Easter is the oldest and most important festival in the Christian calendar, celebrating the resurrection of Jesus Christ. In the Western Church Easter is held between 21 March and 25 April, on the first Sunday after the first full moon following the northern spring equinox.
Many Christians will spend time in thought and prayer this weekend, but for others Easter is about more modern traditions – Easter bunnies, Easter bonnets and, of course, Easter eggs!
In 1929, a pupil of King Edward VI Camp Hill School for Girls explained the origin of the Easter egg to her fellow pupils in the school magazine:
Easter is also time for holidaying, the long school break ordinarily providing the perfect opportunity to travel. In 1938, a party of pupils from King Edward VI Five Ways School for Boys spent Easter at the Lycée Ampère in Lyon, with the worthy objective of fostering international goodwill:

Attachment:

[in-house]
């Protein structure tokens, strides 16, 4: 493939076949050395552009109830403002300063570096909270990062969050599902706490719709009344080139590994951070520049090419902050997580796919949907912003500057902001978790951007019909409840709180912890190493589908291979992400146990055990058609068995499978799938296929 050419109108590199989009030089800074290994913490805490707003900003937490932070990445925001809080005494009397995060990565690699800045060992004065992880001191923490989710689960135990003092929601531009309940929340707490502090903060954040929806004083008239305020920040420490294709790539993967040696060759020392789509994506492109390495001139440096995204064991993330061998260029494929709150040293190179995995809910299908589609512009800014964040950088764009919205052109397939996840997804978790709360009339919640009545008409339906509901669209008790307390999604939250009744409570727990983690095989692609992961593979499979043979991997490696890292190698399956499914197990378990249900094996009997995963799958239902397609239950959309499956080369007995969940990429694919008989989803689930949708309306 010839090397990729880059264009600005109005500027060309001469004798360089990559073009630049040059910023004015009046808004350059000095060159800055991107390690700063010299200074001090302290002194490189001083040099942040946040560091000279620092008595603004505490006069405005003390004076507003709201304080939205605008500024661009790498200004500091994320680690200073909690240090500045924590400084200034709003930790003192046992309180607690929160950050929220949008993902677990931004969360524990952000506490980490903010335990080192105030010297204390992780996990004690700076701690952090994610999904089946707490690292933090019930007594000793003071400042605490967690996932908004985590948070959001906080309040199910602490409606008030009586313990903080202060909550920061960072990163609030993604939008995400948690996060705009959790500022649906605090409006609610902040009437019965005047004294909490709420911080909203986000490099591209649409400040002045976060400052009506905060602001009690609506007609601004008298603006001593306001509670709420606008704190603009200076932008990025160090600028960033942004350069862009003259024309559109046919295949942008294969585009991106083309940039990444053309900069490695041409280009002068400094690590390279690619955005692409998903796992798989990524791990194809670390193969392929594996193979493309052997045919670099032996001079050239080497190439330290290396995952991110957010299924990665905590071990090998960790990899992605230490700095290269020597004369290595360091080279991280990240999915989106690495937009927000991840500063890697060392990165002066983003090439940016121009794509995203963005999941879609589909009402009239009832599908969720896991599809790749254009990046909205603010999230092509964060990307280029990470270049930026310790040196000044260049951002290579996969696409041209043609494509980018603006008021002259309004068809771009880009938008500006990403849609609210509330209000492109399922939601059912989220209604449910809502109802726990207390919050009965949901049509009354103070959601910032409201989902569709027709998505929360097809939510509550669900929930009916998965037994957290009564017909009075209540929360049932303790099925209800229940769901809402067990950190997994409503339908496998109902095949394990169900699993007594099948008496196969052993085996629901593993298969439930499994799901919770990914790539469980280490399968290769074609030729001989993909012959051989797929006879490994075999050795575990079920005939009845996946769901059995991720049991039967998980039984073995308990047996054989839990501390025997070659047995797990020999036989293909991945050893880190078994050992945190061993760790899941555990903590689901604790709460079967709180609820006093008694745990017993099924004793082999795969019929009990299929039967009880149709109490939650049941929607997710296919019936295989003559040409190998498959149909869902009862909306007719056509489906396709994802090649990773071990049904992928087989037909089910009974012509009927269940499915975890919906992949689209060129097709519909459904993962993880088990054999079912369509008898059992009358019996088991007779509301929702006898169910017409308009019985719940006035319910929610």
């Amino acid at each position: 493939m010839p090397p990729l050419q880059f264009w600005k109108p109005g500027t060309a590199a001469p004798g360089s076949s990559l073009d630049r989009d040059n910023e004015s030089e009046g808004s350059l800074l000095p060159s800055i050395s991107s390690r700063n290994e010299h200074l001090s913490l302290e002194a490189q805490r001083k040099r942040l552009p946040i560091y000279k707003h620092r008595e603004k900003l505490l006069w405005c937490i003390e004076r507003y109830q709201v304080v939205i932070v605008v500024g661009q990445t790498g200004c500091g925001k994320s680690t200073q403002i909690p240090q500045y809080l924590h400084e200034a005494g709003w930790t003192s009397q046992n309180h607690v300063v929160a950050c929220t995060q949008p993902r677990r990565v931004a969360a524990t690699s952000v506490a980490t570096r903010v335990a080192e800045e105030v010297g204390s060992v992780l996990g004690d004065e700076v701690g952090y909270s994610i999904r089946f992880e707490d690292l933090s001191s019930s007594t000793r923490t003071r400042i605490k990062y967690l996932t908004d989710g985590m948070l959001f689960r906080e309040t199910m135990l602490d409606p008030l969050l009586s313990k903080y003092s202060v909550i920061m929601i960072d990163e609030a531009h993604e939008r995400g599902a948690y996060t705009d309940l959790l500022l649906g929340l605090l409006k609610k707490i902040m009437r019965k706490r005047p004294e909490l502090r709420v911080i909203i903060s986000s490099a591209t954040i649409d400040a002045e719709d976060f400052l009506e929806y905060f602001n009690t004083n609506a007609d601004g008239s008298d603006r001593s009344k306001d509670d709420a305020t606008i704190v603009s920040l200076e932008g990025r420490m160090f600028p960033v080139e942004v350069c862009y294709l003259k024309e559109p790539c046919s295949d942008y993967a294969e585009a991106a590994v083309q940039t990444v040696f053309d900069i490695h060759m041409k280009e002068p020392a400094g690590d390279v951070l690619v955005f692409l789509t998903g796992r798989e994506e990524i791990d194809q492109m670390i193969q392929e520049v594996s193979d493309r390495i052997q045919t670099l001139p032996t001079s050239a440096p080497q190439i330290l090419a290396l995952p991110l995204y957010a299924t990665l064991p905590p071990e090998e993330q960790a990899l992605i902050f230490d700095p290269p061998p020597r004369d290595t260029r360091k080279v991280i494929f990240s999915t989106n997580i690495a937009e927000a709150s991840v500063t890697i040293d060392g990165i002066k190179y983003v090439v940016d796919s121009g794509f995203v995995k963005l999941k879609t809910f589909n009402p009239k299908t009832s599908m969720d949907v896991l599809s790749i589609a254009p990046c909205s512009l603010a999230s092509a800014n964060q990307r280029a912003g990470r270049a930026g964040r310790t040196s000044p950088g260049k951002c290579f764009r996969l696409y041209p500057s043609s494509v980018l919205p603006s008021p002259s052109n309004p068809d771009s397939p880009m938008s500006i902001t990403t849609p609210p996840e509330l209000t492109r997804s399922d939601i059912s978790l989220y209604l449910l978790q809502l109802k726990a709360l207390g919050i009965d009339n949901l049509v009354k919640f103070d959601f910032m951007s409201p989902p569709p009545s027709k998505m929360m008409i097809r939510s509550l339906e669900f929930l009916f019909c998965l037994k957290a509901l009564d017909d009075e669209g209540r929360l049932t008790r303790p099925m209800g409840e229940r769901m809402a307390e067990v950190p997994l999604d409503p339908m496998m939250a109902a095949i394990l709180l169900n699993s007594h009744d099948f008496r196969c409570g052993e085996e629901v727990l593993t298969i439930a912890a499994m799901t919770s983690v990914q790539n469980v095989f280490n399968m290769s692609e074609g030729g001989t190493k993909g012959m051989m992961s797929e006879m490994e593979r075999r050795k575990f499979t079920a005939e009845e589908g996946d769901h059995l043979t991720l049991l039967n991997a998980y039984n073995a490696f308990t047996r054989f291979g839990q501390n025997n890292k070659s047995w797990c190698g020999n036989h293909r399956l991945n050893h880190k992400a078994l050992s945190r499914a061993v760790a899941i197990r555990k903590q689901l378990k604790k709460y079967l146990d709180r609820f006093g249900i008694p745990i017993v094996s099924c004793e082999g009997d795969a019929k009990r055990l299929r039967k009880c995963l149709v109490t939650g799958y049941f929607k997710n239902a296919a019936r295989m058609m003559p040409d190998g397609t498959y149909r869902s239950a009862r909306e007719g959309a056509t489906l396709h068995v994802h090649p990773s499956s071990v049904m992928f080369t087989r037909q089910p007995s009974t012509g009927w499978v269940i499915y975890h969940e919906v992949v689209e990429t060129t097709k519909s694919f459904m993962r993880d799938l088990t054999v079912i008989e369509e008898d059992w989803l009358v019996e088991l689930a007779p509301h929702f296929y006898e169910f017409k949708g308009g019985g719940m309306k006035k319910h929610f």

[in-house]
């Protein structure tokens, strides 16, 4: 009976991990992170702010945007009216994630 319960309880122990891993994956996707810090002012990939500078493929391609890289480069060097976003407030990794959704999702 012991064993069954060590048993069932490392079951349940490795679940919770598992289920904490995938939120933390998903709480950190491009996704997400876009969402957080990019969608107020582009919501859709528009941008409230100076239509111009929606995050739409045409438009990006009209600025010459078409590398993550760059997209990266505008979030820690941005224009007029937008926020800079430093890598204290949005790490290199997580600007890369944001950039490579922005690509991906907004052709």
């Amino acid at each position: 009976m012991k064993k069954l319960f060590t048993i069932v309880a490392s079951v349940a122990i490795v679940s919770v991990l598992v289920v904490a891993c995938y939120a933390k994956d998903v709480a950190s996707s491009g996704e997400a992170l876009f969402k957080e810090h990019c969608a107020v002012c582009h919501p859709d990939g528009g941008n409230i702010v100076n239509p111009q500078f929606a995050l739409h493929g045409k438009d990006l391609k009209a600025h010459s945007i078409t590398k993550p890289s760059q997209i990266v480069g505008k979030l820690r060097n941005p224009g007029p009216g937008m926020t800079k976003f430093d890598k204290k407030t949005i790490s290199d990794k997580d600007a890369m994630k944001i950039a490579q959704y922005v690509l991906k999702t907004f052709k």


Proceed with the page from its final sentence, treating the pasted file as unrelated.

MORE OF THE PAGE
Finally, the school magazines are littered with poems of various themes. ‘Easter’ written by a budding bard of King Edward VI Handsworth School for Girls, considers nature rather than religion as the subject of her poem:
With warm wishes for Easter from the Schools of King Edward VI in Birmingham.